Chen et. al. [6] examined using techniques from data compression to improve the performance of branch prediction. They looked at using Prediction by Partial Matching (PPM), where there are M tables from size 2 to 2M. Each PPM entry contains a frequency for the number of times the next bit was 0 (not-taken) and the number of times it was (1) taken. All of the PPM tables are then searched in parallel for each history length. The PPM table entry that had the highest probability was then used for the prediction.

Emer and Gloy [9] have the closest prior work to ours where they examine using genetic programming with feedback to search the predictor design space. They developed a language to describe valid branch prediction architectures, which consists of a variety of predictor primitives (e.g., counters, tables, values), their sizes, and functions to combine these primitives. Using genetic programming techniques, they search for new predictors by performing crossovers and mutating recent candidates, and they evaluate each predictors potential by examining how well it performs for a given set of benchmarks. In contrast, our approach automatically builds FSM predictors from behavioral traces, without searching. Our approach can generate FSM predictors that cannot be represented easily or naturally by the branch prediction language defined by Emer and Gloy. Conversely, our approach does not generate or examine the design space of table based prediction architectures. Therefore, our approach is better for finding efficient predictors for small design areas, whereas their approach can potentially find better solutions for designs with larger areas, and it may be beneficial to combine the two approaches.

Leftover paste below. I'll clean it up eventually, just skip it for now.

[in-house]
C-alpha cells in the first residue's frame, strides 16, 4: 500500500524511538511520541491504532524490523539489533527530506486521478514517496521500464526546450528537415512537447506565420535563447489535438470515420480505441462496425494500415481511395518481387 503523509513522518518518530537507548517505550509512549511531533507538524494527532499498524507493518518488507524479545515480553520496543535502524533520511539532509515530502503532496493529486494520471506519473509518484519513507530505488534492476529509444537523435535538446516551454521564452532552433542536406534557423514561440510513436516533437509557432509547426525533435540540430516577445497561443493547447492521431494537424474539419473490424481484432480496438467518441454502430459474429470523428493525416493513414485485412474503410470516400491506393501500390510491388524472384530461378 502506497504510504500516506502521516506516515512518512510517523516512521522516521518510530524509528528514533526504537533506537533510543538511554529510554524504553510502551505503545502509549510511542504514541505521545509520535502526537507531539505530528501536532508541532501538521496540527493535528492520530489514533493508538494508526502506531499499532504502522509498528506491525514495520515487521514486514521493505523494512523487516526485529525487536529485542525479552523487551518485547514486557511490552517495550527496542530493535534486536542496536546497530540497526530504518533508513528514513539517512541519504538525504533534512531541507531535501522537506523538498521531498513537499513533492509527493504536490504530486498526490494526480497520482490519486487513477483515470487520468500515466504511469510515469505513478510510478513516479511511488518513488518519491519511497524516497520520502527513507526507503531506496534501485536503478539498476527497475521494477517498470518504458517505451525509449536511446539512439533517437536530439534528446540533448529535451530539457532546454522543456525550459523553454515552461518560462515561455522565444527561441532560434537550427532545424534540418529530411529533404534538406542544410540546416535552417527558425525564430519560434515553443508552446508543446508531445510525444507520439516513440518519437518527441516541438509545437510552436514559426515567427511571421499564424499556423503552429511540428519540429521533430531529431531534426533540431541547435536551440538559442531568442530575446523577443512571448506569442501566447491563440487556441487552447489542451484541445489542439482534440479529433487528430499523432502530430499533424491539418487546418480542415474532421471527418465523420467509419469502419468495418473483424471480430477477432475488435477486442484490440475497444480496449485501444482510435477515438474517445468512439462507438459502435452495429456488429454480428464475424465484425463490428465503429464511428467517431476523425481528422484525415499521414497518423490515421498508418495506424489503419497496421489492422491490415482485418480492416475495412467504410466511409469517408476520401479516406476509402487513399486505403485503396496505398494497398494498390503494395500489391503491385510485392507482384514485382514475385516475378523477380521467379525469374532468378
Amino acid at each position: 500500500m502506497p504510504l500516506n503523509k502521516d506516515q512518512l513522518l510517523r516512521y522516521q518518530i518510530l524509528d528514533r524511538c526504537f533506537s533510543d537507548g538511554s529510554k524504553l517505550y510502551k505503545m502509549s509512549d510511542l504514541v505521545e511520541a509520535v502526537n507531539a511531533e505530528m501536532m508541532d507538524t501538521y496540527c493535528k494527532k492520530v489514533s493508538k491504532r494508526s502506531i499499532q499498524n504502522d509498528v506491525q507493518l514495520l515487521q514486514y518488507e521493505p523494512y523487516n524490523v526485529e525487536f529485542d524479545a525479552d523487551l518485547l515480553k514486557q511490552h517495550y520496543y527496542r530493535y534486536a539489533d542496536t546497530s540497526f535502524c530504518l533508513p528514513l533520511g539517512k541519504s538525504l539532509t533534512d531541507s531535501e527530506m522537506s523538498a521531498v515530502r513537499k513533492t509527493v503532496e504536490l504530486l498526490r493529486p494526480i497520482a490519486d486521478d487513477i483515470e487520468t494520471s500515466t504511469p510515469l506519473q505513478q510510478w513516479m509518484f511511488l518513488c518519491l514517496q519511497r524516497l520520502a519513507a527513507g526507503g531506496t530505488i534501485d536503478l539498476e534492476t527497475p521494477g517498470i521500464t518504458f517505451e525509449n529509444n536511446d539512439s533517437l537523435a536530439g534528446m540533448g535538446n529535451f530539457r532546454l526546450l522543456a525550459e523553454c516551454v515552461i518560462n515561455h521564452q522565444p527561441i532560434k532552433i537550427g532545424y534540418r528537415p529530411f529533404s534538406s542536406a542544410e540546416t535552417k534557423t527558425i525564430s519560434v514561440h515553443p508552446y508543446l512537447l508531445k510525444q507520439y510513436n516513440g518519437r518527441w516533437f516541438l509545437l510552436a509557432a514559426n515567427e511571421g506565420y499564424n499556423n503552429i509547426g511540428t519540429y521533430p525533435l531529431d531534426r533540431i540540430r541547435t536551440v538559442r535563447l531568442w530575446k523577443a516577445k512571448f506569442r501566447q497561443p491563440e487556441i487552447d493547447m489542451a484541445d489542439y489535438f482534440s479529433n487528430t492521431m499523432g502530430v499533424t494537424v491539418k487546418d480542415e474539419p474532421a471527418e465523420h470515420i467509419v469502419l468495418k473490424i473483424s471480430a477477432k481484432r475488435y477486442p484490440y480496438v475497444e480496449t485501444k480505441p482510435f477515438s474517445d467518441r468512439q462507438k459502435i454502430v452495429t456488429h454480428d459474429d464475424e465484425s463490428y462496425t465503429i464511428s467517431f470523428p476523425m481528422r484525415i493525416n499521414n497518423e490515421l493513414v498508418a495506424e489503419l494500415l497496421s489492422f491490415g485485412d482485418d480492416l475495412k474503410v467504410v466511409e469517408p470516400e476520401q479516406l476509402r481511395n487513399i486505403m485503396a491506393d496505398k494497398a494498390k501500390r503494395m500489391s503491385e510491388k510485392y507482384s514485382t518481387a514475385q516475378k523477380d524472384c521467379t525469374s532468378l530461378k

4 Automated Design of a FSM Predictor To design a FSM predictor we go through a fairly complex design flow starting with profile information and finishing with synthesizable VHDL code. While the techniques described here can be used for any sort of predictor, we describe building FSM predictors for branch prediction throughout this section to help explain our approach.

For clarity use a more general notation of 1 and 0 instead of taken and not taken respectively. We start off with a high level overview of the design chain we have developed and then discuss each step in detail with an example.

4.1 Overview Regular expressions provide us with a way to specify patterns and then have them converted into finite state machines because they are both related by formal language. A formal language is a set of strings, either finite or infinite, made up of a sequence of elements from an alphabet, in our case the set of zeros and ones.

A regular expression provides a recursive way of testing an input string to see if it belongs to a given language.

The alternative is to define an iterative way of testing a string, which is what a finite state machine does. The two are related because they both perform the same function, recognizing strings, and a mapping from one to the other can always be found.

We now show a way of exploiting this relationship for the purpose of creating a predictor. Let us say that si = {b1, b2,..., bi }, which means si is the string formed by the concatenation of all the input sequences from the start until i. Now let s = {s1, s2,..., si }. This is the set of all possible inputs the predictor could see over time. If we pick a subset L, of s, where L is the set of input strings that satisfy some metric we have chosen, we can say that L is the language of predict 1.